The Chinese regime may be changing its policy on nuclear weapons, from one based on “survivability” to one that has its missiles ready to launch at any moment.
Recent discussions in the Chinese military “suggest pressure is building to change China’s nuclear posture,” says a new report from the Union of Concerned Scientists.
It may be moving, the report says, “toward a policy of launch-on-warning and hair-trigger alert.”
As the report notes, the United States “keeps hundreds of nuclear weapons on hair-trigger alert.” But if China were to change its policy, it would make the threat of nuclear war more present.
“Such a change would dramatically increase the risk of a nuclear exchange or accident—a dangerous shift that the United States could help avert,” it states.
There has been a chain of incidents leading to the alleged shift.
In 2012, the leader of the Chinese Communist Party (CCP), Xi Jinping, gave a speech on nuclear policy, and its nuclear troops were told to “maintain a high alert level … assuring that if something happens we’re ready to go.”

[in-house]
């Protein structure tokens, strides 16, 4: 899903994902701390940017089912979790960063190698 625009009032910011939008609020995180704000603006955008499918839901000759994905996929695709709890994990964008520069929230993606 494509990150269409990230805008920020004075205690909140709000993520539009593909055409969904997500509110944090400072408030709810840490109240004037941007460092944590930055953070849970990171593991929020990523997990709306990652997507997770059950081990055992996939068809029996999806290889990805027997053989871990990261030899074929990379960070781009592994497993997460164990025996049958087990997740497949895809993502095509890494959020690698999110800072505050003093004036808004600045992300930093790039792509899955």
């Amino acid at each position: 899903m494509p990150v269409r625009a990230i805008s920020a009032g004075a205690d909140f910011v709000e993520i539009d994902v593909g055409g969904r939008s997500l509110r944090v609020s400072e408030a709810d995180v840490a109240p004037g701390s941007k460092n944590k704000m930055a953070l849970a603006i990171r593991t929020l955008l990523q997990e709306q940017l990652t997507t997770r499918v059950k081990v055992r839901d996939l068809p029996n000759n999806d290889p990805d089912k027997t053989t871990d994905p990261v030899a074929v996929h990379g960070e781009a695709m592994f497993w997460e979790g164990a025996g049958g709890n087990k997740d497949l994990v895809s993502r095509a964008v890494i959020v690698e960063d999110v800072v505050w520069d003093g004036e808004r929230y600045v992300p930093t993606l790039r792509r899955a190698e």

In 2013, an updated text on Chinese military strategy, which the report says the Union of Concerned Scientists partially translated, said China’s nuclear forces would move towards a “launch-on-warning” posture.
It says that these examples, along with others, “suggest that a domestic conversation about raising the alert level of China’s nuclear forces is taking place.”
The report warns that if China adopts a hair-trigger policy for nuclear launch, it would increase the “risk of an accidental, mistaken, or unauthorized nuclear launch, as evidenced by dozens of close calls in the United States, Russia, and former Soviet Union.”
“Technical and human errors are especially likely early on, as radar and satellite warning systems are developed,” it states.